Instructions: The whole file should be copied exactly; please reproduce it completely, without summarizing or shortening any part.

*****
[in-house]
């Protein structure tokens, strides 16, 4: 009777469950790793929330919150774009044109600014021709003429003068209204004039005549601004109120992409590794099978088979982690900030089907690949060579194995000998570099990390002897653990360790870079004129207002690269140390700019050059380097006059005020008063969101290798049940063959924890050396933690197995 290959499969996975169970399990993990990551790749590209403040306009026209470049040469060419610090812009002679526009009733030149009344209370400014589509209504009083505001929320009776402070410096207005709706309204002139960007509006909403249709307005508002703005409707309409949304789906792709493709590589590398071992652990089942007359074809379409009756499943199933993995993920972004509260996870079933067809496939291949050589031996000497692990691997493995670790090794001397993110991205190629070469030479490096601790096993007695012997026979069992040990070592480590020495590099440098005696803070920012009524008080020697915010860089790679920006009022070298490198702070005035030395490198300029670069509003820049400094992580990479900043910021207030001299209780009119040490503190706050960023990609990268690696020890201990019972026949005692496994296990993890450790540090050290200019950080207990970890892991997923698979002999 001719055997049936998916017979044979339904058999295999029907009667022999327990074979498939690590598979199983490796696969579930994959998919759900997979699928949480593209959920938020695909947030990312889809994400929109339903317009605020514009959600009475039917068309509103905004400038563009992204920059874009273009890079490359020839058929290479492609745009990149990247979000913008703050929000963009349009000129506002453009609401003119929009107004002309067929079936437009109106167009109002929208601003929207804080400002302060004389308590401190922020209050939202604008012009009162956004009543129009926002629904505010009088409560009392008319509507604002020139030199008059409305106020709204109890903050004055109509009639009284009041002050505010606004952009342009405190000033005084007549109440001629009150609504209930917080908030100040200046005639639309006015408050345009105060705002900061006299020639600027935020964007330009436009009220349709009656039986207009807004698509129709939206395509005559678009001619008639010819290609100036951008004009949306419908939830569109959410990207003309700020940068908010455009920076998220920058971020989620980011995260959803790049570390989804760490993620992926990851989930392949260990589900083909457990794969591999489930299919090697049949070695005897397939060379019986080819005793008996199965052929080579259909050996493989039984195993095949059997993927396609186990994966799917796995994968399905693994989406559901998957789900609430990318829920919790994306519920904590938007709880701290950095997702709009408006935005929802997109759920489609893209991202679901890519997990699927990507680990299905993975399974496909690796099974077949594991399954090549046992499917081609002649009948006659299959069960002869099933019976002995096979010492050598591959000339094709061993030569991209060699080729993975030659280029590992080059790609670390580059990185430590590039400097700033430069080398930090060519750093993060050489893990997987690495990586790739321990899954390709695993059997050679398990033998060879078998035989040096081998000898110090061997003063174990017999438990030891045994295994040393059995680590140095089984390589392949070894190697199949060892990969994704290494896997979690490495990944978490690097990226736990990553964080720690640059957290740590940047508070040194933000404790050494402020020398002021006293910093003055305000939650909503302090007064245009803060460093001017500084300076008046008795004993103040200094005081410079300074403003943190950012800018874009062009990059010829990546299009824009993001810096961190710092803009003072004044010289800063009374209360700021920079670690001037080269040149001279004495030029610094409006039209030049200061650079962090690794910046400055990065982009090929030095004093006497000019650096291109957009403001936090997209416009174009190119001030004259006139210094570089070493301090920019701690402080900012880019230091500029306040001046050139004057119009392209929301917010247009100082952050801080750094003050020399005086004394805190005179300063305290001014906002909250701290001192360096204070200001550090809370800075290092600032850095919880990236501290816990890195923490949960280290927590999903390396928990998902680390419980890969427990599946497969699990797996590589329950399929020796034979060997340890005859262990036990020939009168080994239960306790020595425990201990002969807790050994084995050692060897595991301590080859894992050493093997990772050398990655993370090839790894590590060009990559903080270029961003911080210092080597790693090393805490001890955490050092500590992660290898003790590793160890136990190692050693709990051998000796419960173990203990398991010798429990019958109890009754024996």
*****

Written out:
[in-house]
């Protein structure tokens, strides 16, 4: 009777469950790793929330919150774009044109600014021709003429003068209204004039005549601004109120992409590794099978088979982690900030089907690949060579194995000998570099990390002897653990360790870079004129207002690269140390700019050059380097006059005020008063969101290798049940063959924890050396933690197995 290959499969996975169970399990993990990551790749590209403040306009026209470049040469060419610090812009002679526009009733030149009344209370400014589509209504009083505001929320009776402070410096207005709706309204002139960007509006909403249709307005508002703005409707309409949304789906792709493709590589590398071992652990089942007359074809379409009756499943199933993995993920972004509260996870079933067809496939291949050589031996000497692990691997493995670790090794001397993110991205190629070469030479490096601790096993007695012997026979069992040990070592480590020495590099440098005696803070920012009524008080020697915010860089790679920006009022070298490198702070005035030395490198300029670069509003820049400094992580990479900043910021207030001299209780009119040490503190706050960023990609990268690696020890201990019972026949005692496994296990993890450790540090050290200019950080207990970890892991997923698979002999 001719055997049936998916017979044979339904058999295999029907009667022999327990074979498939690590598979199983490796696969579930994959998919759900997979699928949480593209959920938020695909947030990312889809994400929109339903317009605020514009959600009475039917068309509103905004400038563009992204920059874009273009890079490359020839058929290479492609745009990149990247979000913008703050929000963009349009000129506002453009609401003119929009107004002309067929079936437009109106167009109002929208601003929207804080400002302060004389308590401190922020209050939202604008012009009162956004009543129009926002629904505010009088409560009392008319509507604002020139030199008059409305106020709204109890903050004055109509009639009284009041002050505010606004952009342009405190000033005084007549109440001629009150609504209930917080908030100040200046005639639309006015408050345009105060705002900061006299020639600027935020964007330009436009009220349709009656039986207009807004698509129709939206395509005559678009001619008639010819290609100036951008004009949306419908939830569109959410990207003309700020940068908010455009920076998220920058971020989620980011995260959803790049570390989804760490993620992926990851989930392949260990589900083909457990794969591999489930299919090697049949070695005897397939060379019986080819005793008996199965052929080579259909050996493989039984195993095949059997993927396609186990994966799917796995994968399905693994989406559901998957789900609430990318829920919790994306519920904590938007709880701290950095997702709009408006935005929802997109759920489609893209991202679901890519997990699927990507680990299905993975399974496909690796099974077949594991399954090549046992499917081609002649009948006659299959069960002869099933019976002995096979010492050598591959000339094709061993030569991209060699080729993975030659280029590992080059790609670390580059990185430590590039400097700033430069080398930090060519750093993060050489893990997987690495990586790739321990899954390709695993059997050679398990033998060879078998035989040096081998000898110090061997003063174990017999438990030891045994295994040393059995680590140095089984390589392949070894190697199949060892990969994704290494896997979690490495990944978490690097990226736990990553964080720690640059957290740590940047508070040194933000404790050494402020020398002021006293910093003055305000939650909503302090007064245009803060460093001017500084300076008046008795004993103040200094005081410079300074403003943190950012800018874009062009990059010829990546299009824009993001810096961190710092803009003072004044010289800063009374209360700021920079670690001037080269040149001279004495030029610094409006039209030049200061650079962090690794910046400055990065982009090929030095004093006497000019650096291109957009403001936090997209416009174009190119001030004259006139210094570089070493301090920019701690402080900012880019230091500029306040001046050139004057119009392209929301917010247009100082952050801080750094003050020399005086004394805190005179300063305290001014906002909250701290001192360096204070200001550090809370800075290092600032850095919880990236501290816990890195923490949960280290927590999903390396928990998902680390419980890969427990599946497969699990797996590589329950399929020796034979060997340890005859262990036990020939009168080994239960306790020595425990201990002969807790050994084995050692060897595991301590080859894992050493093997990772050398990655993370090839790894590590060009990559903080270029961003911080210092080597790693090393805490001890955490050092500590992660290898003790590793160890136990190692050693709990051998000796419960173990203990398991010798429990019958109890009754024996």